Elasticity in cloud computing is the ability of this cloud to adapt to application needs as quickly as possible. There are several definitions according to the authors, some considering the concepts of scalability and elasticity as identical, others as distinct. The arrival of such distributed systems (see Distributed Calculation) inevitably leads to technical problems that need to be addressed or limited. At the economic level, the arrival of elasticity has had an impact on customers and cloud providers. For example, suppliers have created a pay-as-you-go payment system to pay for resources used on demand. For example, a client can rent a server over a short period and at the desired size. Many vendors such as Amazon Web Services, Amazon Elastic Compute Cloud, Microsoft Azure and Google App Engine have created on-demand cloud servers. But each cloud provider has its specificities in terms of speed, elasticity, latency, etc.
Notions of Elasticity in Cloud Computing
It is common to consider elasticity and scalability as synonyms. The elasticity in the cloud can be compared to the physical property of the elasticity of a material, which corresponds to its ability to return to its original shape after a deformation it has undergone. Thus elasticity can be calculated as the ratio between the pressure that the cloud can undergo on the pressure it undergoes.
Scalability is a system’s ability to meet resource needs, without taking into account the speed, time, frequency or granularity of its actions. Elasticity is the degree to which a system can adapt to demands by supplying and unsuppliing resources automatically, so that the resources provided are in line with the demand of the system. The whole point of elasticity in the cloud is to respond as precisely as possible to the demand for resources of an application. For this, systems can adapt in a matter of minutes.
There are two approaches to elasticity. The first is called horizontal elasticity. This form of elasticity is done by adding or removing virtual machines to the customer’s instance. The second approach called vertical, is done no longer by adding servers, but by adding resources to the machine, such as RAM, CPU,etc.
In general, horizontal elasticity has a higher time cost than vertical elasticity because you have to wait for the virtual machine to be created and booted. Thus for better performance, vertical elasticity will be used. The problem is that this type of approach is much more limited than horizontal scalability. Indeed, vertical scalability cannot extend over resources outside the physical machine. Thus, it is necessary to define on which machine the virtual machine will be started at the beginning, to be able to scale vertically for as long as possible.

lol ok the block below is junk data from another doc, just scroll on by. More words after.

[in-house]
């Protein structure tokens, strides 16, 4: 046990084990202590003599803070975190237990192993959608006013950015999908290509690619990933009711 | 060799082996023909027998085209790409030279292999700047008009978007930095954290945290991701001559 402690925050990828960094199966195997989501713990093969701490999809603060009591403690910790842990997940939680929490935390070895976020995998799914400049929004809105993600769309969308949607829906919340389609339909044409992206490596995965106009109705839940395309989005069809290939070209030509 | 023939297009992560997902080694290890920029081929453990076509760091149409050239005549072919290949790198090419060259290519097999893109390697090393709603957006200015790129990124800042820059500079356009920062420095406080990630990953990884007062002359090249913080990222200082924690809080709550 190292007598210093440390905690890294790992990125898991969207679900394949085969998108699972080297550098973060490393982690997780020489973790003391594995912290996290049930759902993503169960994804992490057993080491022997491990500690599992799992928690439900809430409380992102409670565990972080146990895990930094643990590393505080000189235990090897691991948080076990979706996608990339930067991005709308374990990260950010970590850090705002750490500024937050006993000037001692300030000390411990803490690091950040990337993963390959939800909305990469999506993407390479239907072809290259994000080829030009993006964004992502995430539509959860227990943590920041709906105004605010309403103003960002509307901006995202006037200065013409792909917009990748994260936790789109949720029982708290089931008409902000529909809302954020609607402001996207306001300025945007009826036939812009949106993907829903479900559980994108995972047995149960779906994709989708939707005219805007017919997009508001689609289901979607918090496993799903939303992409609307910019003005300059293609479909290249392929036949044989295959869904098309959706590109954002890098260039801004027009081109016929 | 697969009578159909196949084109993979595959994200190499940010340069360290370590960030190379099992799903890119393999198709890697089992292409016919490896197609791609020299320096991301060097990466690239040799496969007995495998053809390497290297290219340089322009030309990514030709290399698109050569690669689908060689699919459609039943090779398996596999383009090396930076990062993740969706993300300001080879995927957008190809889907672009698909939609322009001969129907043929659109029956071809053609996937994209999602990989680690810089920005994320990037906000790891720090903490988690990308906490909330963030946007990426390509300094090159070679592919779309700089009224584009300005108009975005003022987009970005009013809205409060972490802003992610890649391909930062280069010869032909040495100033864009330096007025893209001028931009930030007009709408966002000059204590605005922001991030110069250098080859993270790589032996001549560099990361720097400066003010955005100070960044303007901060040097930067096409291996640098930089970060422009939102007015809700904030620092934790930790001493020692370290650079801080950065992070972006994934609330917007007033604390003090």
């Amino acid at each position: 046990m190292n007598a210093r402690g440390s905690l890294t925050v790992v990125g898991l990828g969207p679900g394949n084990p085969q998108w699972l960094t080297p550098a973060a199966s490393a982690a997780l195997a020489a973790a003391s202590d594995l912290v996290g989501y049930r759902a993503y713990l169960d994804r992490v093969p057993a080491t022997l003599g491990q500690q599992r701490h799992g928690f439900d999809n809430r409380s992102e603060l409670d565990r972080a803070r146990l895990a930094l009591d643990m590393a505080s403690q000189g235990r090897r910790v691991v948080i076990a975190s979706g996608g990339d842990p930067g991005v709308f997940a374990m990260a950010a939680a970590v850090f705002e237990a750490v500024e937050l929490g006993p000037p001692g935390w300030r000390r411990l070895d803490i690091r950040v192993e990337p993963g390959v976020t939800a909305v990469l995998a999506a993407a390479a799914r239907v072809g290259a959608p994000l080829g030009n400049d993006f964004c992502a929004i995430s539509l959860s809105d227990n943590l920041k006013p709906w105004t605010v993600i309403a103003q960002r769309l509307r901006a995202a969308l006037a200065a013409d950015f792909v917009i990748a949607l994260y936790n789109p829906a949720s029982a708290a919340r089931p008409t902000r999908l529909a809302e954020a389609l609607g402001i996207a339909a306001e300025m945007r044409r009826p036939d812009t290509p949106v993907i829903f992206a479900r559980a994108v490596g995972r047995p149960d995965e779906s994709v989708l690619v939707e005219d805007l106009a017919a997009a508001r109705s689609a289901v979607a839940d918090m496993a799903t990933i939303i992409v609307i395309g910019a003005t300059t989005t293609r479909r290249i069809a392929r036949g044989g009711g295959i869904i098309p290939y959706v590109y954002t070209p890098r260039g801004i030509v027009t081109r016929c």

There are various algorithms which combines the almost infinite scalability of horizontal elasticity, and the rapidity of vertical elasticity: To increase virtual machine resources, when the virtual machine is no longer enough, new ones must be created on the same cloud (horizontal elasticity). If a single cloud cannot meet resource demands, virtual machines from other clouds (horizontal elasticity) must be added. When the cloud no longer meets demands, you have to move on to the next application.
A cluster of servers is loaded with each use. There are two types of load models among vendors: IaaS a load based on the remaining allotted time, whether the instance is fully used or not; in PaaS, the load based on the user application’s excess CPU consumption per day. Server clusters are also elastic in the sense that a user can dynamically increase or reduce the number of instances used.
To assess the elasticity of the clusters, these tests were carried out :
- Similar to traditional Benchmarking for architectures, it measures the time used to perform benchmark tasks.
- Benchmark tasks perform stress test on all machine resources(CPU,memory and disk)
- Cost to complete each Benchmark task
- Scaling” latency is the time elapsed between the client’s request for the resource and the allocation of a new instance. The latency of “scaling” can affect the performance and cost of deploying an application. For testing, cluster performance is compared (benchmark, cost per benchmark and scaling latency)